SAN DIEGO --- Before Desmond Haymon left his home in tiny Pickens, Miss., to begin his freshman year at Stephen F. Austin four years ago, the shooting guard's father made him a promise.
"I told him if he ever made it to the NCAA tournament, I would definitely get on a plane for the first time and see him play," 56-year-old Otha Haymon said. "I was a little nervous just thinking about it, but it was something as a dad you just have to do."
Any anxiety Otha experienced during his cross-country flight to San Diego proved a small price to pay Friday night when he witnessed his son sink maybe the most memorable shot of the first two days of the NCAA tournament. The younger Haymon forced overtime with a game-tying four-point play with 3.6 seconds to go in regulation, enabling 12th-seeded Stephen F. Austin to upset fifth-seeded VCU 77-75 in overtime to set up a round of 32 matchup with UCLA on Sunday.
Stephen F. Austin trailed VCU by four points with less than 10 seconds to play when guard Thomas Walkup zoomed up court, got the defense to collapse and spotted Haymon in the corner open and calling for the ball. Haymon caught the pass, buried the 3-pointer and drew contact on a late-arriving JeQuan Lewis, enabling him to also sink the free throw that sent the game to overtime.
If such a remarkable shot would have been special under any circumstances for Haymon, it was even more memorable because his father, mother and sister were in the stands cheering for him. They also got to see him sink a deep go-ahead 3-pointer with 2:02 left in overtime, giving Stephen F. Austin a one-point lead that it never relinquished.
"My dad tried to be bold and say he wasn't scared, but it took a lot for him to get on that plane and I appreciate it," Haymon said. "They were hoping I'd play in San Antonio, but they made the sacrifice. My dad even told my mom they could drive out here, but she told him he was crazy."
Haymon's heroics helped Stephen F. Austin (32-2) earn a victory that helped validate a gaudy record built against the nation's 325th-rated schedule. The Lumberjacks haven't lost since a pair of mid-November setbacks against Texas and East Tennessee State, but Atlantic 10 power VCU (26-9) is by far the strongest team they have beaten during their 29-game win streak.
It appeared as though VCU would survive Stephen F. Austin's upset bid when it launched a 24-3 blitz midway through the second half to turn a 10-point deficit into an 11-point lead. The Rams ratcheted up their swarming, full-court pressure defense, forcing seven turnovers from the Lumberjacks in that stretch alone.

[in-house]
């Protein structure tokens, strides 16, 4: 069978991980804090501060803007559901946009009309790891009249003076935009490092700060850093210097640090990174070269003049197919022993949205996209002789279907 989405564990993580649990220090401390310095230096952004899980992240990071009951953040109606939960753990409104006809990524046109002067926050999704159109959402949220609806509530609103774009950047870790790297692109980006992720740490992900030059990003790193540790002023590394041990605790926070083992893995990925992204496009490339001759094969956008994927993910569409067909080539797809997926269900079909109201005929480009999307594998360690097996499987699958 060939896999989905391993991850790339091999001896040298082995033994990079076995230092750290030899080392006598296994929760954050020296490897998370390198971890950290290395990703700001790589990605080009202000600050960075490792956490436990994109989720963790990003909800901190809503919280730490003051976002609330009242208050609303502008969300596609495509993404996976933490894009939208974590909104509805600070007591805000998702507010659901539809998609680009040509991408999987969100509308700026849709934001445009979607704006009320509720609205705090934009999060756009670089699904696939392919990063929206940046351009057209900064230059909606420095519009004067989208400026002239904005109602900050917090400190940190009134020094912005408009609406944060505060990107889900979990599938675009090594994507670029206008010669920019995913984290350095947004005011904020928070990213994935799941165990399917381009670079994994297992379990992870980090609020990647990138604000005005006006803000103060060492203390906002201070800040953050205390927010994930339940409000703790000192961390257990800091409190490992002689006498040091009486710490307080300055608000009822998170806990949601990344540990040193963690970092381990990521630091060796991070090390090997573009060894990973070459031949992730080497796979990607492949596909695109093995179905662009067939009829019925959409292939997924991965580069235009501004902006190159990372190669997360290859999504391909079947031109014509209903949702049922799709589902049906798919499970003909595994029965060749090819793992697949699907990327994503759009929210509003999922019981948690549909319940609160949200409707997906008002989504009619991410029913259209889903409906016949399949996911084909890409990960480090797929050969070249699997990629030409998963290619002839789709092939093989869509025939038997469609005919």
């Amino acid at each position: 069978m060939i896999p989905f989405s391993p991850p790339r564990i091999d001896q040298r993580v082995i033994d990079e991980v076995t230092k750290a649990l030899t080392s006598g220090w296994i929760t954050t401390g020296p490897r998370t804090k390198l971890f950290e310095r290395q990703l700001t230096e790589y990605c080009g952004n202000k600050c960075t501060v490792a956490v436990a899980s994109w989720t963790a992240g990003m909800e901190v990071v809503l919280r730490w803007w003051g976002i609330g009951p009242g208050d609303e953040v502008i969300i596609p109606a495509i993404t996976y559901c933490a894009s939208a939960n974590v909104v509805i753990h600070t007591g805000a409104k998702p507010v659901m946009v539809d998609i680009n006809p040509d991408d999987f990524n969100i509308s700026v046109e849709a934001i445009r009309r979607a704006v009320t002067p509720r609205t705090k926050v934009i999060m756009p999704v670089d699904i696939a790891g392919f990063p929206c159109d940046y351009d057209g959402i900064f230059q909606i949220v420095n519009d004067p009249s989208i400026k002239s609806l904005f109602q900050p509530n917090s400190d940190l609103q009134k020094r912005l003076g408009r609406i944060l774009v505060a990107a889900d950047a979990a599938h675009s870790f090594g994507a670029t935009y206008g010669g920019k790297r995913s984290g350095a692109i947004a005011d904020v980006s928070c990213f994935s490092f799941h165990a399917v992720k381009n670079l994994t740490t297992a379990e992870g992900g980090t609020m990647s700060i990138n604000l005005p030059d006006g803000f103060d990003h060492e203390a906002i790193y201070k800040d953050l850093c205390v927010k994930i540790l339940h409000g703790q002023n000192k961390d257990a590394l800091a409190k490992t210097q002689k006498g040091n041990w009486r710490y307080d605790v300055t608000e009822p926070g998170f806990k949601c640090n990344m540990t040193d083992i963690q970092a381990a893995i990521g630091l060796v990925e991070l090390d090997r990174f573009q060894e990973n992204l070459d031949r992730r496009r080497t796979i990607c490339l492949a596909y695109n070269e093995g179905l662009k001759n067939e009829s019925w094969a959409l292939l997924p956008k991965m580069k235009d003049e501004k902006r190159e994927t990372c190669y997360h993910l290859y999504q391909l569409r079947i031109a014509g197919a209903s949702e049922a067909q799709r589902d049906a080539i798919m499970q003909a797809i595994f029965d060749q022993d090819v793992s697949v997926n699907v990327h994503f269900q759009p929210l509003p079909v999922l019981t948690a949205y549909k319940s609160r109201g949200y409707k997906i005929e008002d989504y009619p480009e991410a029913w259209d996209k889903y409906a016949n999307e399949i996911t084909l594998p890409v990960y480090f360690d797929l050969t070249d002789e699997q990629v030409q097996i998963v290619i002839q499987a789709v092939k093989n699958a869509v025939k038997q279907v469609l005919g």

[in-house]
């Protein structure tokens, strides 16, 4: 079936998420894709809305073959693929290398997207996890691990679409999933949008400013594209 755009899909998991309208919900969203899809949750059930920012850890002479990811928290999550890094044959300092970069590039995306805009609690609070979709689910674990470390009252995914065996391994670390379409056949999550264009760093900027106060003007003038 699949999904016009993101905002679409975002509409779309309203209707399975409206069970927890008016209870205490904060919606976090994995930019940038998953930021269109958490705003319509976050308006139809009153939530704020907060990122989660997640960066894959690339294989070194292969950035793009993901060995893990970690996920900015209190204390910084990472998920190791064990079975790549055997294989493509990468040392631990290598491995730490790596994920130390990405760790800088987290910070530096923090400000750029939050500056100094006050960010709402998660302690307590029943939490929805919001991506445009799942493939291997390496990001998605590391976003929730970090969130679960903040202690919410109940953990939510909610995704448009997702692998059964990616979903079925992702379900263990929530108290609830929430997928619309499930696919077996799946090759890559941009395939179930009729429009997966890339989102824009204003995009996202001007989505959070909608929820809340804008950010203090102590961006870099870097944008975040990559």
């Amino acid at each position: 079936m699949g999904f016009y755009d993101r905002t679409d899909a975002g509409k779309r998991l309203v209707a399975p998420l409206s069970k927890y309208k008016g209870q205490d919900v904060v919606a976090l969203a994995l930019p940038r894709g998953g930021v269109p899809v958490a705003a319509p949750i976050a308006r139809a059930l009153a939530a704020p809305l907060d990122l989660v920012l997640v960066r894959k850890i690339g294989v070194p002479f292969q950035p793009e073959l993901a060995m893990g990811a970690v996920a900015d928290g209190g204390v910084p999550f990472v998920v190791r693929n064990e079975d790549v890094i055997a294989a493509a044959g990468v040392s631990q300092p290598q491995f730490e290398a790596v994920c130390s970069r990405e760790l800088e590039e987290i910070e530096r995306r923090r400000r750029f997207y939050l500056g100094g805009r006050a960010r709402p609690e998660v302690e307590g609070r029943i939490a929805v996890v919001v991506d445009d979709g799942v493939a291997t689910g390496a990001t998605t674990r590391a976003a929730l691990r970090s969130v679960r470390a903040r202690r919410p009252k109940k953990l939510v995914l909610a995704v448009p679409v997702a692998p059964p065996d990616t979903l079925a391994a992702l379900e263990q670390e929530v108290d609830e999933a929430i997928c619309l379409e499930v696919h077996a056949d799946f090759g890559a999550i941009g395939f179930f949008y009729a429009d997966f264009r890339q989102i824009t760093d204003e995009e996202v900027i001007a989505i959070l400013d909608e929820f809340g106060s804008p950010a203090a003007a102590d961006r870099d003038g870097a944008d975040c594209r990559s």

As Stephen F. Austin's leading scorer and senior leader, Haymon took it upon himself to calm his teammates down during timeouts late in that VCU spurt.
"He's all about the team and winning," Stephen F. Austin assistant coach Mike Boyton said. "Every timeout he was talking positive. It was always about, 'Guys, we've earned the right to be in this moment. We've earned the opportunity. Let's not let it go.'"
Haymon backed up his words with his outside shooting, rallying Stephen F. Austin from 11 down by scoring 11 of his 17 points in the final 6:35 culminating in the four-point play. Haymon said Lewis "hit my arm and made contact with my body" on the shot and VCU coach Shaka Smart didn't argue the call.
"I couldn't tell," Smart said. "I was kind of blocked, so I don't know. I can't even answer that question."
It was fitting for Stephen F. Austin that Haymon extended its season because he has been the biggest catalyst for the Lumberjacks' success. Not only has he averaged 14.3 points and shot 35.3 percent from behind the arc, he also made sure the rest of his teammates embraced the arrival of first-year coach Brad Underwood and the rest of his staff.
Stephen F. Austin won 27 games and reached the NIT last season, so it would have been easy for the senior-laden Lumberjacks to balk when Underwood revamped the offense. Instead Haymon made sure that didn't happen, helping build a rapport between the new staff and the holdover players.
"Sometimes coming off success, you'll see some resistance, but from the day we got on campus, there has never been any," Boyton said. "He spearheaded that. He was the one guy who texted and called during the summer asking what we could do together. 'Can we go out to dinner? Can we come to your house and watch film?' He was the guy who did all that."
Stories like that are why Otha Haymon would be proud of his son even if Stephen F. Austin lost by 30 on Friday night. That the Lumberjacks won, his son had the most memorable shot of his life and Otha got to conquer his biggest fear only makes it better.
"[Flying] wasn't bad at all," Otha said. "It was nowhere near as bad as I expected it to be. It was pretty cool, to be honest about it."
So it was worth the days of anxiety?
"Every bit of it," Otha said chuckling. "I would do it over and over again if I had to."
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